Italy’s Christian Colony

Italy’s Christian Colony

The Lega and the myth of the Celtic origins of northern Italy

At one of his final campaign events in Milan, in a crowded Piazza del Duomo, Salvini brought out a rosary and copies of the Italian Constitution and the Gospels. These were his closing remarks: “I undertake and swear to be loyal to my people, to 60 million Italians, to serve them with honesty and courage. I swear to apply the Italian Constitution, unknown to many, and I swear to do so respecting the teachings contained in these sacred Gospels . . . Let’s go govern and take back our splendid country!” The stunt was rebuked by various Catholic officials, including the archbishop of Milan. In news articles and blogs, people debated whether the act was a blasphemous use of Christian symbolism. Salvini was called a “living oxymoron” and some observers issued the familiar injunction that Christ was a Middle Eastern migrant. Even the extreme fundamentalist Mario Adinolfi wanted to impress upon Salvini that the Gospels and rosary were not ampoules.

The Battle of Mythologies

The Battle of Mythologies

Padmaavat, protest, Bollywood, and Indian national narrative

The Padmaavat protests are remarkable chiefly for the scale of their success. All kinds of groups have protested Bollywood for offending their religious or cultural sensibilities—many for good reason—but its most faithful enemies have always have been Hindu fascists. They have hated and feared the spell the movies cast over Hindi-speaking India, because no other enterprise, save electoral democracy itself, has had more spectacular success in creating a national—and a nationalist—imagination. For its part, the movie business has always been extremely faithful to its duty as the keeper of an Indian dream. When the nation broke away from the British empire in 1947, the roaring business of Bombay commercial cinema was held together by two things: the business acumen of Partition refugees, and an undivided language—the blend of Hindi and Urdu kept alive by progressive writers and actors.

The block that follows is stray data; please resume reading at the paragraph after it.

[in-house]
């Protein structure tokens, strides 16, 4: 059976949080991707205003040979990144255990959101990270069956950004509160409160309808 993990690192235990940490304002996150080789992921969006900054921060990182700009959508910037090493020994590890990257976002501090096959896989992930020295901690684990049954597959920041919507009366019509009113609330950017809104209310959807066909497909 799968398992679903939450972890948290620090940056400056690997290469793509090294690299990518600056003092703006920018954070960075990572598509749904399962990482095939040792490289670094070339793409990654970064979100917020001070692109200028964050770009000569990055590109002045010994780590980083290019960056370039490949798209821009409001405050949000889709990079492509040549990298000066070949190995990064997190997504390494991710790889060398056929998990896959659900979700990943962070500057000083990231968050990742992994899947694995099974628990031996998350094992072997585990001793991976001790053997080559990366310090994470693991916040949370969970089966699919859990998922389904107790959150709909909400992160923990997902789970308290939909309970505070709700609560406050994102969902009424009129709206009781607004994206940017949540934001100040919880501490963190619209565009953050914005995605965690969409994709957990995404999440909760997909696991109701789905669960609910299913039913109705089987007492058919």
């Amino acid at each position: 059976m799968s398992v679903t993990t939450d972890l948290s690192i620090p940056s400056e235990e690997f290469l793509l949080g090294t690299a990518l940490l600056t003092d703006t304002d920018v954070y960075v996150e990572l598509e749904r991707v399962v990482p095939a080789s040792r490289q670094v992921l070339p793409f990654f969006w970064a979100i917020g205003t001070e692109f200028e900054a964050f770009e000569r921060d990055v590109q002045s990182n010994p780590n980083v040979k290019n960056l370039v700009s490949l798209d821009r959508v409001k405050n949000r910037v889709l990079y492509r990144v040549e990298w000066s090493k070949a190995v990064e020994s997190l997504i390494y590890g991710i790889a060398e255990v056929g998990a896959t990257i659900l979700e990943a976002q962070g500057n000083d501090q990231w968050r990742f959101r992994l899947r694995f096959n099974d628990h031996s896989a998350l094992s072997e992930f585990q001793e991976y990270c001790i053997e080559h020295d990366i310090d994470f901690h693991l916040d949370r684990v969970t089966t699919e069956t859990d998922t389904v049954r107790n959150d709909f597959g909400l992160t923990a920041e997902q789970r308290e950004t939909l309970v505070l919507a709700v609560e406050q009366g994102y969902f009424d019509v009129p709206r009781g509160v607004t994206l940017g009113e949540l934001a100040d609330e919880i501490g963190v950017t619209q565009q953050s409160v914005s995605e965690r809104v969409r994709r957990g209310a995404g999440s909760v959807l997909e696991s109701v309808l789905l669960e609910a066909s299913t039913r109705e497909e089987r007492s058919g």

Converts to Abortion Rights

Converts to Abortion Rights

Dr. Willie Parker’s new book attempts the unusual and difficult task of reconciling support for abortion rights and abiding religious belief.

The word “conversion” fits the abortion-rights cause awkwardly. There is no progressive equivalent to Priests for Life, a website cataloging the stories of sidewalk protesters-turned-Planned Parenthood donors. Abortion rights were, in the beginning, a public health issue. Opponents started framing the cause in moral terms—something that defenders were at pains to avoid. The president of the Association for the Study of Abortion, Jimmye Kimmey, is credited for coming up with the phrase “pro-choice” in 1972. She preferred, she wrote in a memo, because “what we are concerned with is, to repeat, the woman’s right to choose—not with her right (or anyone else’s right) to make a judgment about whether that choice is morally licit.”